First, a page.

3.
Journal of Experimental Biology and Agricultural Sciences ; 10(2):396-404, 2022.
Article in English | Scopus | ID: covidwho-1863450

ABSTRACT

Severe acute respiratory syndrome coronavirus-2 (S ARS-CoV-2) emerging variants particularly those of concern contain numerous mutations that influence the behavior and transmissibility of the virus and could adversely affect the efficacies of existing coronavirus disease 2019 (COVID-19) vaccines and immunotherapies. The emerging SARS-CoV-2 variants have resulted in different waves of the pandemic within the ongoing COVID-19 pandemic. On 26 November 2021 World Health Organization designated omicron (B.1.1.529) as the fifth variant of concern which was first reported from South Africa on November 24, 2021, and thereafter rapidly spread across the globe owing to its very high transmission rates along with impeding efficacies of existing vaccines and immunotherapies. Omicron contains more than 50 mutations with many mutations (26-32) in spike protein that might be associated with high transmissibility. Natural compounds particularly phytochemicals have been used since ancient times for the treatment of different diseases, and owing to their potent anti-viral properties have also been explored recently against COVID-19. In the present study, molecular docking of nine phytochemicals (Oleocanthal, Tangeritin, Coumarin, Malvidin, Glycitein, Piceatannol, Pinosylnin, Daidzein, and Naringenin) with omicron spike protein (7QNW (electron microscopy, resolution 2.40 Å) was done. The docking study revealed that selected ligands interact with the receptor with binding energy in the range of-6.2 to-7.0 kcal/mol. Pinosylnin showed the highest binding energy of-7.0 kcal/mol which may be used as potential ligands against omicron spike protein. Based on the docking studies, it was suggested that these phytochemicals are potential molecules to be tested against omicron SARS-CoV-2 and can be used to develop effective antiviral drugs. © 2022, Editorial board of Journal of Experimental Biology and Agricultural Sciences. All rights reserved.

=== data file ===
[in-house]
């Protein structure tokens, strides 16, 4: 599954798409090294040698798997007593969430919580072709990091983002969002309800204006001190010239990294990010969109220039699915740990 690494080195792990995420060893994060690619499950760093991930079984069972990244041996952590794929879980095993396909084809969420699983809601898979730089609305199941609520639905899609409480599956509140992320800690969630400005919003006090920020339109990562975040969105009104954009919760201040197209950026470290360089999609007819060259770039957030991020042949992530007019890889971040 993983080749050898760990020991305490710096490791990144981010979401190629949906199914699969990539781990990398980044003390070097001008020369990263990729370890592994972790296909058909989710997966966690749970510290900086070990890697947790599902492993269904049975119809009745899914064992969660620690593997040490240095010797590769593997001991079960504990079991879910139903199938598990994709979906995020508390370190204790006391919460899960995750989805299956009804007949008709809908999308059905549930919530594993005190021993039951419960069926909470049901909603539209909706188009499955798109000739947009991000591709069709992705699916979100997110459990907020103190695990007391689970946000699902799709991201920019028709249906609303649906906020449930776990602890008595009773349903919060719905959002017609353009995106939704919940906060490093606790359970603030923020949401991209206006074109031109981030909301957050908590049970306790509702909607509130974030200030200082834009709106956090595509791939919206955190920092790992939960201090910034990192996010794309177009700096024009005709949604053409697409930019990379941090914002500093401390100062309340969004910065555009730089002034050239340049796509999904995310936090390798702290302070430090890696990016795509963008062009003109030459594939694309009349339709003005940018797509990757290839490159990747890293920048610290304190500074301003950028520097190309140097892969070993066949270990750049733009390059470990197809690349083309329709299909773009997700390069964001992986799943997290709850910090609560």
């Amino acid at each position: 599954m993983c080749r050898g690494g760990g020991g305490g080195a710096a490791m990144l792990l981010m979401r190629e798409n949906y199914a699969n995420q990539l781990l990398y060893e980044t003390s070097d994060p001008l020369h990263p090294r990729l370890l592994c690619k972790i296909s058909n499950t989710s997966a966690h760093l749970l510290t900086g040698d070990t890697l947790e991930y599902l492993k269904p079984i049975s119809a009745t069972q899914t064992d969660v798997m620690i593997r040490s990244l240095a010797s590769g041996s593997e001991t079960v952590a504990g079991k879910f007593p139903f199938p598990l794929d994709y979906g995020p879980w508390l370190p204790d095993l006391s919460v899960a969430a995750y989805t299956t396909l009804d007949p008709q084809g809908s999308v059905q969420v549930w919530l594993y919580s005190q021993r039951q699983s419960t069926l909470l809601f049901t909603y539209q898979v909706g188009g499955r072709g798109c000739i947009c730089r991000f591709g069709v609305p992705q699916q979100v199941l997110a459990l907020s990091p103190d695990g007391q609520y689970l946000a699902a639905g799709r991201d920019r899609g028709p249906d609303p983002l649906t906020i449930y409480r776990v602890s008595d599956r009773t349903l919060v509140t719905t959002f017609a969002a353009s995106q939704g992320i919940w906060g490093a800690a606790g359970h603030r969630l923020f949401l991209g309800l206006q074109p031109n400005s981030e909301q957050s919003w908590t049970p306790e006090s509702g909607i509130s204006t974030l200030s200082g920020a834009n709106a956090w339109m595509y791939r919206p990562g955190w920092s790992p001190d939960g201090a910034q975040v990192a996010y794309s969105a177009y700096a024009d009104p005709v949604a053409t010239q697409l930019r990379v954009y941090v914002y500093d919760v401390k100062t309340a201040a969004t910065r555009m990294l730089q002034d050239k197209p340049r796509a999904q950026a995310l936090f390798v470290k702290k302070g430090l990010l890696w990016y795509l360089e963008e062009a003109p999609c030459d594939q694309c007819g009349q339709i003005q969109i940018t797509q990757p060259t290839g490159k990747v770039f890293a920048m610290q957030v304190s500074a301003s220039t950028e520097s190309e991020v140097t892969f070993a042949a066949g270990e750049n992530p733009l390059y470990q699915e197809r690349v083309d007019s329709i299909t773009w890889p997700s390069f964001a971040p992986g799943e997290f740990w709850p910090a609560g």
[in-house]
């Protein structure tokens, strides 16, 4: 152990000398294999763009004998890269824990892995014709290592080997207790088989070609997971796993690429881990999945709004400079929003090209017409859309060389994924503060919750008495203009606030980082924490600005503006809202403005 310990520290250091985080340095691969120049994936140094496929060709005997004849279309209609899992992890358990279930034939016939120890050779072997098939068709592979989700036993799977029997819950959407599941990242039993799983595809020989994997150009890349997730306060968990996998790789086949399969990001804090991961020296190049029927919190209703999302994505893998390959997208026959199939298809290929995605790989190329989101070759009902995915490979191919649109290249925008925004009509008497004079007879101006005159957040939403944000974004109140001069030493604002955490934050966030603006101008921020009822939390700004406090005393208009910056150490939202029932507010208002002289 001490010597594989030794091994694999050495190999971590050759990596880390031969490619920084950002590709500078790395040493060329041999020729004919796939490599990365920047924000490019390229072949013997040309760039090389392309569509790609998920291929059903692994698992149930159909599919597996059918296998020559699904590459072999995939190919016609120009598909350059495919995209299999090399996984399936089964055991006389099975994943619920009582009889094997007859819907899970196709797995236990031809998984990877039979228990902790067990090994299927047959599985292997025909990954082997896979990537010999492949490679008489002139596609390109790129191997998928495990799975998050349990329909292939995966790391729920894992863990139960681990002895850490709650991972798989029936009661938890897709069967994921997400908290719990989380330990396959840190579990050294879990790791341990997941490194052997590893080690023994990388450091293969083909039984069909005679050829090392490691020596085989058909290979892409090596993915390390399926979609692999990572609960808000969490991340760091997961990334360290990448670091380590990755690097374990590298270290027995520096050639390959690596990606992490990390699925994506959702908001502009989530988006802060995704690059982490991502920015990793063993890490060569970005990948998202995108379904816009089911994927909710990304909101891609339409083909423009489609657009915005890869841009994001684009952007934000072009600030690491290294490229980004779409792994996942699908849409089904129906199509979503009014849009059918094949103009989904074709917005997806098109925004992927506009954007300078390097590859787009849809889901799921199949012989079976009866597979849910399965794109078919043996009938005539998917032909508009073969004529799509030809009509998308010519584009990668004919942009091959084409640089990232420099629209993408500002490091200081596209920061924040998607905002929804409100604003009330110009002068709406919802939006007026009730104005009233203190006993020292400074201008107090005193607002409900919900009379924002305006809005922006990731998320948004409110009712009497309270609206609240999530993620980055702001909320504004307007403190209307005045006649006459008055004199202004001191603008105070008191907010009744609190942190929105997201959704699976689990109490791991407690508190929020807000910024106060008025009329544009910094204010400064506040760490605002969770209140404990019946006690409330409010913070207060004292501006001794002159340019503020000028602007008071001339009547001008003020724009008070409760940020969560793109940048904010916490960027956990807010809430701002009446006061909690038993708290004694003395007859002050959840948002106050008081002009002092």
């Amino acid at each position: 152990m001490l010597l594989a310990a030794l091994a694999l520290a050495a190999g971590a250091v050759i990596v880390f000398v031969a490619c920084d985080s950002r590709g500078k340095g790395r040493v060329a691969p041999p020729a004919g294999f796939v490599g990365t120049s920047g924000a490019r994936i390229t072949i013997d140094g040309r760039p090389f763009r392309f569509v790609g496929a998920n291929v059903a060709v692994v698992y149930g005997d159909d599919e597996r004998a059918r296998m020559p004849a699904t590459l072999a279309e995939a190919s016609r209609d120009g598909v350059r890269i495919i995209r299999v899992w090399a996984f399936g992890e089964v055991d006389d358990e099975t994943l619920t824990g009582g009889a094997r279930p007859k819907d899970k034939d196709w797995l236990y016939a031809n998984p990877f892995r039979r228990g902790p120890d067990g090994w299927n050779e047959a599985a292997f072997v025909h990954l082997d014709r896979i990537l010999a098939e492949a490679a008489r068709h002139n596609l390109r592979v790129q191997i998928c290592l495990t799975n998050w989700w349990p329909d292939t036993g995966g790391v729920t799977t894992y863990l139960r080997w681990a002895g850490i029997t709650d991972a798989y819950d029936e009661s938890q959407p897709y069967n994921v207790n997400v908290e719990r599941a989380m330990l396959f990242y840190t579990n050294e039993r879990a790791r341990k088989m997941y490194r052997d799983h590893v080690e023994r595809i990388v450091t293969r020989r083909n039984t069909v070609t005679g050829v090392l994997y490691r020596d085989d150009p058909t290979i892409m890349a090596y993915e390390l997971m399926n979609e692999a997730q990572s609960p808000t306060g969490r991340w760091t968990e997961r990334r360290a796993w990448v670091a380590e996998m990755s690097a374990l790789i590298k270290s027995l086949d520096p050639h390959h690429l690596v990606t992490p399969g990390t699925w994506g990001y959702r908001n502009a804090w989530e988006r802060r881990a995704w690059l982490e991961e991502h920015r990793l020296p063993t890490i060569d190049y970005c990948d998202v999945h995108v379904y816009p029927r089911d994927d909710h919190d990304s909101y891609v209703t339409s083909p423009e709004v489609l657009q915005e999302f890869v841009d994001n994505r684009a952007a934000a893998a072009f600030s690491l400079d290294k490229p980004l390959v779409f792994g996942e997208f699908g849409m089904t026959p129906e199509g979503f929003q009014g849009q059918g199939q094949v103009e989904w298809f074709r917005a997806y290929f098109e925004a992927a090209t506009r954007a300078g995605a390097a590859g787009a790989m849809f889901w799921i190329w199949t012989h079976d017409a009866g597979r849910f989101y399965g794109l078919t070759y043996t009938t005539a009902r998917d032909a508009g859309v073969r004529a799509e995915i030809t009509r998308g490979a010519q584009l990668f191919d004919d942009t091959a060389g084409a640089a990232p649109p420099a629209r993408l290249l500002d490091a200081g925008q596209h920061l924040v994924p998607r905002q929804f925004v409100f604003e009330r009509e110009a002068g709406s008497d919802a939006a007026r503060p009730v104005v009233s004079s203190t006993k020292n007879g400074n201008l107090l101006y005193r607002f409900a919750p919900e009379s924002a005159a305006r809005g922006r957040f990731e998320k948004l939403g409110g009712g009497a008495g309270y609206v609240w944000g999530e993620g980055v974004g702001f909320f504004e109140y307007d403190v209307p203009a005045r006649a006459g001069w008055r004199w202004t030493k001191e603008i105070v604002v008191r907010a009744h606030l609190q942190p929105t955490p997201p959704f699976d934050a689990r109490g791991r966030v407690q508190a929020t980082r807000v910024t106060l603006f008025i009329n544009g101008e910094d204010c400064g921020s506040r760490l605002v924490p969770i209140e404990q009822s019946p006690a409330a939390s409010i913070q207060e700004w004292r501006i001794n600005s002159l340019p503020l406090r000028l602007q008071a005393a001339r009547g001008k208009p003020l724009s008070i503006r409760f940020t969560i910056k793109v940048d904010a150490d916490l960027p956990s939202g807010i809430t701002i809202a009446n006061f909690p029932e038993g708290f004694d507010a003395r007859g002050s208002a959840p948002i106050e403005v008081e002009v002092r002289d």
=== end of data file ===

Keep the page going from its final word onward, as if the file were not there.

4.
Embase; 2021.
Preprint in English | EMBASE | ID: ppcovidwho-331157

ABSTRACT

Background: The unpredictability of the progression of coronavirus disease 2019 (COVID-19) may be attributed to the low precision of the tools used to predict the prognosis of this disease. Objective: To identify the predictors associated with poor clinical outcomes in patients with COVID-19. Methods: Relevant articles from PubMed, Embase, Cochrane, andWeb of Science were searched as of April 5, 2020. The quality of the included papers was appraised using the Newcastle-Ottawa scale (NOS). Data of interest were collected and evaluated for their compatibility for the meta-analysis. Cumulative calculations to determine the correlation and effect estimates were performed using the Z test. Results: In total, 19 papers recording 1,934 mild and 1,644 severe cases of COVID-19 were included. Based on the initial evaluation, 62 potential risk factors were identified for the meta-analysis. Several comorbidities, including chronic respiratory disease, cardiovascular disease, diabetes mellitus, and hypertension were observed more frequent among patients with severe COVID-19 than with the mild ones. Compared to the mild form, severe COVID-19 was associated with symptoms such as dyspnea, anorexia, fatigue, increased respiratory rate, and high systolic blood pressure. Lower levels of lymphocytes and hemoglobin;elevated levels of leukocytes, aspartate aminotransferase, alanine aminotransferase, blood creatinine, blood urea nitrogen, high-sensitivity troponin, creatine kinase, highsensitivity C-reactive protein, interleukin 6, D-dimer, ferritin, lactate dehydrogenase, and procalcitonin;and a high erythrocyte sedimentation rate were also associated with severe COVID-19. Conclusion: More than 30 risk factors are associated with a higher risk of severe COVID-19. These may serve as useful baseline parameters in the development of prediction tools for COVID-19 prognosis.

5.
Arch Razi Inst ; 76(5): 1165-1174, 2021 11.
Article in English | MEDLINE | ID: covidwho-1744449

ABSTRACT